Social Media is all about being SOCIAL. We know that, we’re told that repeatedly, and we think we’re doing that. Ok. Do you gain followers? Are you losing followers? Do have lots of interaction? Have you ever lost a large following in a short period of time? If you’re doing well in this arena, congratulations! If you’re stumbling, that’s ok. We all have. Social Media is a fickle yet resilient beast. She can make you powerful or destroy you – all in a matter of days or even hours. If you’re feeling dangerous, and you want to take on that beast head on, then follow the tips below. Chances are, however, you’ll be unfollowed frequently and be unlikely to survive in the long run.
Think of Social Media as a Marketing Tool
It is not Marketing in the traditional sense – it’s marketing in the modern sense. Think of Social Media as a networking get-together, not a billboard. Imagine you’re a party and someone walks up to you. They barely introduce themselves, they are a balloon manufacturer. They don’t ask you about you or what you do. They don’t talk about the party. They are easily distracted and try to flag down others walking by. Every time you ask a question, they turn it back to balloon manufacturing. Another person walks over to the two of you and the balloon manufacturer dominates the conversation, still talking about balloons. How long do you think you’ll stand around and engage with this person? Not very long, right? So why would anyone stick around on Social Media if all you do is hit them over the head with your business or product? Social Media is a long-term commitment. Not a billboard on the freeway.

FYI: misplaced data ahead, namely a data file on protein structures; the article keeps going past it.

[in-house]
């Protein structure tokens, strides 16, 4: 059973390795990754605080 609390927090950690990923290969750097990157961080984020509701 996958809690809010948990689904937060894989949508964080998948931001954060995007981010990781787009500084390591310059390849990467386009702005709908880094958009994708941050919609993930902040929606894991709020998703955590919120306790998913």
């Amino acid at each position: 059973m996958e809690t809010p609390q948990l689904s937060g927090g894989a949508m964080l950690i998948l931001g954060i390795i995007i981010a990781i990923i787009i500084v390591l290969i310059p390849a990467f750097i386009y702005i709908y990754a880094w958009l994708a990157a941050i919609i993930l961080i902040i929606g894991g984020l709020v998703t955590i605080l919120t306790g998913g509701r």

Ignore Direct Questions and Requests
If your followers are seeking your advice or assistance, they must already respect your opinion. Ignoring these requests, indicates that you don’t value theirs. Disrespect your followers and you show others that you are not a brand worth following, let alone using. You may or may not have heard about the Taco Bell swimsuit. A high school swim team member asked Taco Bell (via their Facebook page) for a custom swimsuit. He loves Taco Bell and thought it would be fun to have a swimsuit that said “Think Outside the Buns” across the back side of the swimsuit. He also offered his thanks for the great food. A simple request, and did he really expect a swimsuit…probably not. But their response was priceless “What size do you wear? What’s your address?” The story eventually went viral and Taco Bell gained immediate free advertising. All for the cost of a single swimsuit.